At the end of April 1905, self-proclaimed Traveller wrote a letter to the editor of the Manawatu Standard, commenting on the Caledonian Games that had been held in Palmerston North, New Zealand, on Easter Monday. ‘Having a spare day here on my tour through the Colony’, Traveller wrote, ‘I sauntered down to your athletic meeting on the Sports’ grounds. … With the continual skirl of the pipes in my ears I went among the crowd to look at the young men preparing for the athletic contests. Visions of the past came into my brain’. Such sentiments of reconnecting to the past were not unusual at Caledonian Games, kilted pipers and caber-tossing providing suitable reminders to awaken the memory of the old home among the spectators of Scottish descent. For the most part Caledonian Games in New Zealand were held on New Year’s Day or throughout the Christmas holidays, but provincial holidays and other festival such as Easter were sometimes used too.
The Games in Palmerston North on Easter Monday 1905 were the first sports held there in a while, with the local Caledonian Sociaty making, in fact, ‘a determined effort to place athletic games on a healthy footing in Palmerston’. Keen to widen the appeal of the event, the Society’s committee ‘decided to grant free admission to all traps and horses to attract people from a distance’, and a Caledonian concert was organized for the evening. The local paper praised the Society for having arranged an attractive programme and a ‘liberal bill of fare for patrons’, with prize moneys described as equally ‘liberal’ to ensure that the Caledonian Games would be ‘a record in the annals of this town’. And indeed, an estimated 3000 spectators made their way to the sports ground on Easter Monday and all competitions were keenly contested. Contestant A. Lister put that stone at 36ft 11in, while J. McFudgen managed 36ft 5in. The two were, it seems, quite literally in full swing, also competing against each other in hammer throwing – where results were reversed, Lister coming second with 87ft 9in. The Caledonian concert held in the evening was well-attended too, and an excellent programme, and one described as ‘national’, was provided, including too a performance of a Highland fling ‘in costume’. A happy Easter thus come to a close for the Scots in the region and their guests. And in that same spirit: a happy Easter to you too.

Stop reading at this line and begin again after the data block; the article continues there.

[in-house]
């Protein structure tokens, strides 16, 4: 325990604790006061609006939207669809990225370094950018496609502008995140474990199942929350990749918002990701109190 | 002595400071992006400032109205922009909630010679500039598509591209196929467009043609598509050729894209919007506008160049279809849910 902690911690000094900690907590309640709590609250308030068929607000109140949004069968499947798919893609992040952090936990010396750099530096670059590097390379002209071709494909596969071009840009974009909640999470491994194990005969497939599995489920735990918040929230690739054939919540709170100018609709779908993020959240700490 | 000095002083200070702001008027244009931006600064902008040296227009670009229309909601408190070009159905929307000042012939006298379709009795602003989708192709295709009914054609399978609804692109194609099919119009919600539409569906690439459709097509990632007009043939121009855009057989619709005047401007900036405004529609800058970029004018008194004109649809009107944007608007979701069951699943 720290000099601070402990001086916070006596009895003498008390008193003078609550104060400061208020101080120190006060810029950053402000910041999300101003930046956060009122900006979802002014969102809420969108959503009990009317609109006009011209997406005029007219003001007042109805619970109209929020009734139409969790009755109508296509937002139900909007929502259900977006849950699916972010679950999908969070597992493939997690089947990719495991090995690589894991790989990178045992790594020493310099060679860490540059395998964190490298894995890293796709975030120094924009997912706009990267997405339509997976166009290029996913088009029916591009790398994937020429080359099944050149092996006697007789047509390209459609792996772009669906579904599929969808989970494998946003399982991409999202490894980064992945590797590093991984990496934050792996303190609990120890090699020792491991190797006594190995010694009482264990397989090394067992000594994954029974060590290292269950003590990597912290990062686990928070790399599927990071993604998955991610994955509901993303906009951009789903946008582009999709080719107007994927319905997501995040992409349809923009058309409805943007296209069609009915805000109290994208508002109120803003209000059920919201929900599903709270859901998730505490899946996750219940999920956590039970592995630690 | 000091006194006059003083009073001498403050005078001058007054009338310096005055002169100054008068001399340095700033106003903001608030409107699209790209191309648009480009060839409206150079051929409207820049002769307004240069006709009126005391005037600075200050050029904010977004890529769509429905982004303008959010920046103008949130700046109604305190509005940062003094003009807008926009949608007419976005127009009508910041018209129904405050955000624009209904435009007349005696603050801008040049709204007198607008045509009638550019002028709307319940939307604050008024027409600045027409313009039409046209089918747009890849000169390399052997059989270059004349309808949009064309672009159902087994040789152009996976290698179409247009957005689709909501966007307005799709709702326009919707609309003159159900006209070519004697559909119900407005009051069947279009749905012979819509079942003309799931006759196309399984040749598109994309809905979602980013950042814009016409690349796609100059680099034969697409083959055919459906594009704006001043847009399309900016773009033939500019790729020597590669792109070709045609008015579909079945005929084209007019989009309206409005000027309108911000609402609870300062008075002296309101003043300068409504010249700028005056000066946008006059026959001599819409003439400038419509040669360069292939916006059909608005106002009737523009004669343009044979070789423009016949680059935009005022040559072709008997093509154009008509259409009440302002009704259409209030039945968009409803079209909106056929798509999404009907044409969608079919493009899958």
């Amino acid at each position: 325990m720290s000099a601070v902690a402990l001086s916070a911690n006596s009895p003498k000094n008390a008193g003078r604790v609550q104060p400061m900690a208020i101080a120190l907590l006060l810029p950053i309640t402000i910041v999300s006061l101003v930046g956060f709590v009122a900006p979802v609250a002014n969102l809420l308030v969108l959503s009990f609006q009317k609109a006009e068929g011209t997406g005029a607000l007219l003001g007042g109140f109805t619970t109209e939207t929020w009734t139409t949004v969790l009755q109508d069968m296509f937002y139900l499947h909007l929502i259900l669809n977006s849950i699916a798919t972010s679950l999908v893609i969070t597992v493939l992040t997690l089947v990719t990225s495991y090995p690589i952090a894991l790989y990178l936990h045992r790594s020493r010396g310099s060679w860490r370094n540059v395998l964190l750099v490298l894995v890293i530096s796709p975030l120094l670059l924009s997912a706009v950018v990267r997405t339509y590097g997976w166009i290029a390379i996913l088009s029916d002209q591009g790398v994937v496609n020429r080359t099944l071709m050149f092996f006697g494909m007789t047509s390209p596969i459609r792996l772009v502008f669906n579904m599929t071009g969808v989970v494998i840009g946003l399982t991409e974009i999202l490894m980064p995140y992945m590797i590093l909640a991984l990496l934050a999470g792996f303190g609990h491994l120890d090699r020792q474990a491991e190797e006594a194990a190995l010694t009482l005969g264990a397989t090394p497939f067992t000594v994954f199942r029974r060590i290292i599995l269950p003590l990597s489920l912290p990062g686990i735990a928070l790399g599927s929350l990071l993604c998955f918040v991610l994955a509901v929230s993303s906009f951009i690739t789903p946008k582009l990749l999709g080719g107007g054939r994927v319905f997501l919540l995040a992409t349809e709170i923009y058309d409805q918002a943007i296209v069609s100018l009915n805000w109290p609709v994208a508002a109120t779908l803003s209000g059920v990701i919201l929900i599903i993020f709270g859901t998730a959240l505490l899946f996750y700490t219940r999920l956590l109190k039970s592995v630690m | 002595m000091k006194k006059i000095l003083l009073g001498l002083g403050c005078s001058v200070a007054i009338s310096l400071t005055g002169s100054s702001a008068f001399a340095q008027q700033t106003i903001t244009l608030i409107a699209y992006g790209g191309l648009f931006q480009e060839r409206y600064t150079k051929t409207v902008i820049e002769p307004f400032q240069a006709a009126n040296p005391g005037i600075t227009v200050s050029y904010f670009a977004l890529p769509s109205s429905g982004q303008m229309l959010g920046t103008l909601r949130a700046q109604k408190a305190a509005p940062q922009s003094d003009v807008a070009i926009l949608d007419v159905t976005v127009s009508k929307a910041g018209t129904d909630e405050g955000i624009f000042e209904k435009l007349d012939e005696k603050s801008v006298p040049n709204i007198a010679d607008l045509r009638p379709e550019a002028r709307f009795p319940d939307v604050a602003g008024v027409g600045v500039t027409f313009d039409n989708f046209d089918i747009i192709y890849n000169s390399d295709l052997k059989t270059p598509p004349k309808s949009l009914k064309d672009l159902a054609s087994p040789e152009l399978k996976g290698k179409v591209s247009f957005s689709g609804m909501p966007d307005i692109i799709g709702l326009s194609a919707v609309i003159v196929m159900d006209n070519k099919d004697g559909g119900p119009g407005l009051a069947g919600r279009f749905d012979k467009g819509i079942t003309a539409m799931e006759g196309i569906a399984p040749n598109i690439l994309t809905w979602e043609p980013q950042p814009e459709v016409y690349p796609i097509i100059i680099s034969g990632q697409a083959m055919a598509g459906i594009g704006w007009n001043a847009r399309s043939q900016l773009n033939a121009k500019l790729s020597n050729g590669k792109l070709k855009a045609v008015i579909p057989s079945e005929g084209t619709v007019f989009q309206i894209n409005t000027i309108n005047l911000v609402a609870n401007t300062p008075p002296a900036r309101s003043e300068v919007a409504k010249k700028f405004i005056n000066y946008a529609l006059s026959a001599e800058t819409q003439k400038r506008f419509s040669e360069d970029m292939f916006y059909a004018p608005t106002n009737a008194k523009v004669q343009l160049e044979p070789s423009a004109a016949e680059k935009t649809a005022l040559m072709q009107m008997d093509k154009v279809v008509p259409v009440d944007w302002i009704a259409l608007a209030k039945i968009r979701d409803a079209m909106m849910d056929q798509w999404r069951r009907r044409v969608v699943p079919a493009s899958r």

For the history of Caledonian Games in New Zealand, see chapter 5 in Scottish Ethnicity and the Making of New Zealand Society, 1850-1930. Some details about the importance of Caledonian Games are also available in my article ‘No Colonists are more Imbued with their National Sympathies than Scotchmen’ (free online access) published in the New Zealand Journal of History.